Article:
On another note, there are other drugs that can take its place and are much safer. Ultram for example, has about as much addictive qualities and pain fighting effects that Darvon did and is safer. Not to mention, Darvon barely killed pain better than Tylenol alone. Not worth the risk to use; I agree fully with the FDA's reasoning.

Posted by: CaptainKazzy | November 19, 2010 5:20 PM | Report abuse

I know a woman with addictive tendencies who got Darvon in the 1960s for minor pain. She eventually settled upon Valium. She should have had neither. When will we look at drugs as the LAST thing to try, not the first? What about Yoga, massage, acupuncture, physical therapy, individually-tailored exercise programs that might include all of the above? The upfront cost would be more. The patient would have to do more, including schleup to treatments. But s/he might actually get relief for the pain -- with none of the awful side effects. And s/he would be much more empowered. Pill-taking is a very passive "I'm sick. I'm weak" approach.

Posted by: catbird500 | November 19, 2010 5:26 PM | Report abuse

This is the only non-NSAID pain medication I can take because it does not make me violently ill like the others...I hope the FDA reconsiders.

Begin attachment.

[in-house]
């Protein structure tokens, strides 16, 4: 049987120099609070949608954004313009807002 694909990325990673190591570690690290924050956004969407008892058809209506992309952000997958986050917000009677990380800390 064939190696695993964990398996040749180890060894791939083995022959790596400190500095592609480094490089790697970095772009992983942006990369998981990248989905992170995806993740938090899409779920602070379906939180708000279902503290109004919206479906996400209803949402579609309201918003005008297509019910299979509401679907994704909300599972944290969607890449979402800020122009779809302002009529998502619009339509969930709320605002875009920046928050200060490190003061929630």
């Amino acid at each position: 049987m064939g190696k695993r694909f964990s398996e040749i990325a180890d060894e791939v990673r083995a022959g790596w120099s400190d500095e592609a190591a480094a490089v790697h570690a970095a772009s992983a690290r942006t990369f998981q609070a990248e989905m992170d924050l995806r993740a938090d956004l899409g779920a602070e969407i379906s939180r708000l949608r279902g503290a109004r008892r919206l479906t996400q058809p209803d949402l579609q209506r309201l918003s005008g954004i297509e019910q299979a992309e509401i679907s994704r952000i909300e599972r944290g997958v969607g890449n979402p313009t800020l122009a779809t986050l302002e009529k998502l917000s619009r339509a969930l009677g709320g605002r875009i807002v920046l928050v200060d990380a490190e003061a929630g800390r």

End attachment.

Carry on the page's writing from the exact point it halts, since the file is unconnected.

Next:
Posted by: cjy56 | November 19, 2010 5:30 PM | Report abuse

Why can't reporters cite what the numeric risk is? 1 in a thousand,1 in a million?

Posted by: jfisher864 | November 19, 2010 5:36 PM | Report abuse

No medication is so ineffective or dangerous that the manufacturer can't buy enough politic influence to keep it on the market. Apparently, our FDA and Congressional representatives were busy helping out their other benefactors.

Posted by: snerdguy | November 19, 2010 5:58 PM | Report abuse

@ catbird500
As a pharmacist I have seen many people be able to live their lives in spite of pain thanks to darvon.
Unless and until you have severe pain you cannot know how dibilitating it can be.
I injurred by back using a lap top in bed. Bad posture alone caused the injury. I went for all sorts of physical therapies and in the end would wake in the night with pain shooting down my leg. The doctor said lie in bed for 2 months. Who can afford that? It was only with pain relief that I was able to continue.